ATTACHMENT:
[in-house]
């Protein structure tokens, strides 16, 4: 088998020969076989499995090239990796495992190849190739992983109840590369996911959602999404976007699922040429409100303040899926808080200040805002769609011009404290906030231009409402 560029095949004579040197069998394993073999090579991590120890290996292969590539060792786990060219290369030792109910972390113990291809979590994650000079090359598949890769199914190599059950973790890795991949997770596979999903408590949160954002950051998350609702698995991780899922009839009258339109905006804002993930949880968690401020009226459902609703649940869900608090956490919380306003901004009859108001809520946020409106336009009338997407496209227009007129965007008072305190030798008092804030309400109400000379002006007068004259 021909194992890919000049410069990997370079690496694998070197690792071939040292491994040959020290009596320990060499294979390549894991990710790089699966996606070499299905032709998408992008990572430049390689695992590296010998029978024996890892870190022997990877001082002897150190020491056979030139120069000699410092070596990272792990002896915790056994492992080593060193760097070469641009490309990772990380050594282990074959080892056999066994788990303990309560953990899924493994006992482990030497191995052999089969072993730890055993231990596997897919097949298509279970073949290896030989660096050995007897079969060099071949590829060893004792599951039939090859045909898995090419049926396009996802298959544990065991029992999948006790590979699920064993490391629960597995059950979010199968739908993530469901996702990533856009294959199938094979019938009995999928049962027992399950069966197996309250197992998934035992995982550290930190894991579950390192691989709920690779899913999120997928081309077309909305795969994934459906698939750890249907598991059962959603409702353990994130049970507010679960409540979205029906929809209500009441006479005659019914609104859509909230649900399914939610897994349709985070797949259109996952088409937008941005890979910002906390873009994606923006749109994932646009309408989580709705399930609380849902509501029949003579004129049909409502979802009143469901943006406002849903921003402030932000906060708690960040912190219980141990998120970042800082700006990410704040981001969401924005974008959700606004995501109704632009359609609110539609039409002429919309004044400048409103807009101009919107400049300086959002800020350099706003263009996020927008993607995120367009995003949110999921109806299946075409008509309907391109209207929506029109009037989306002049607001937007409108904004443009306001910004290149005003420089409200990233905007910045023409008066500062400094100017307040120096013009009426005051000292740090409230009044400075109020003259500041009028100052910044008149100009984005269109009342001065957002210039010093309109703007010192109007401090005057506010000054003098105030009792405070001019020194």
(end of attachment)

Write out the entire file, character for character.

[in-house]
């Protein structure tokens, strides 16, 4: 088998020969076989499995090239990796495992190849190739992983109840590369996911959602999404976007699922040429409100303040899926808080200040805002769609011009404290906030231009409402 560029095949004579040197069998394993073999090579991590120890290996292969590539060792786990060219290369030792109910972390113990291809979590994650000079090359598949890769199914190599059950973790890795991949997770596979999903408590949160954002950051998350609702698995991780899922009839009258339109905006804002993930949880968690401020009226459902609703649940869900608090956490919380306003901004009859108001809520946020409106336009009338997407496209227009007129965007008072305190030798008092804030309400109400000379002006007068004259 021909194992890919000049410069990997370079690496694998070197690792071939040292491994040959020290009596320990060499294979390549894991990710790089699966996606070499299905032709998408992008990572430049390689695992590296010998029978024996890892870190022997990877001082002897150190020491056979030139120069000699410092070596990272792990002896915790056994492992080593060193760097070469641009490309990772990380050594282990074959080892056999066994788990303990309560953990899924493994006992482990030497191995052999089969072993730890055993231990596997897919097949298509279970073949290896030989660096050995007897079969060099071949590829060893004792599951039939090859045909898995090419049926396009996802298959544990065991029992999948006790590979699920064993490391629960597995059950979010199968739908993530469901996702990533856009294959199938094979019938009995999928049962027992399950069966197996309250197992998934035992995982550290930190894991579950390192691989709920690779899913999120997928081309077309909305795969994934459906698939750890249907598991059962959603409702353990994130049970507010679960409540979205029906929809209500009441006479005659019914609104859509909230649900399914939610897994349709985070797949259109996952088409937008941005890979910002906390873009994606923006749109994932646009309408989580709705399930609380849902509501029949003579004129049909409502979802009143469901943006406002849903921003402030932000906060708690960040912190219980141990998120970042800082700006990410704040981001969401924005974008959700606004995501109704632009359609609110539609039409002429919309004044400048409103807009101009919107400049300086959002800020350099706003263009996020927008993607995120367009995003949110999921109806299946075409008509309907391109209207929506029109009037989306002049607001937007409108904004443009306001910004290149005003420089409200990233905007910045023409008066500062400094100017307040120096013009009426005051000292740090409230009044400075109020003259500041009028100052910044008149100009984005269109009342001065957002210039010093309109703007010192109007401090005057506010000054003098105030009792405070001019020194």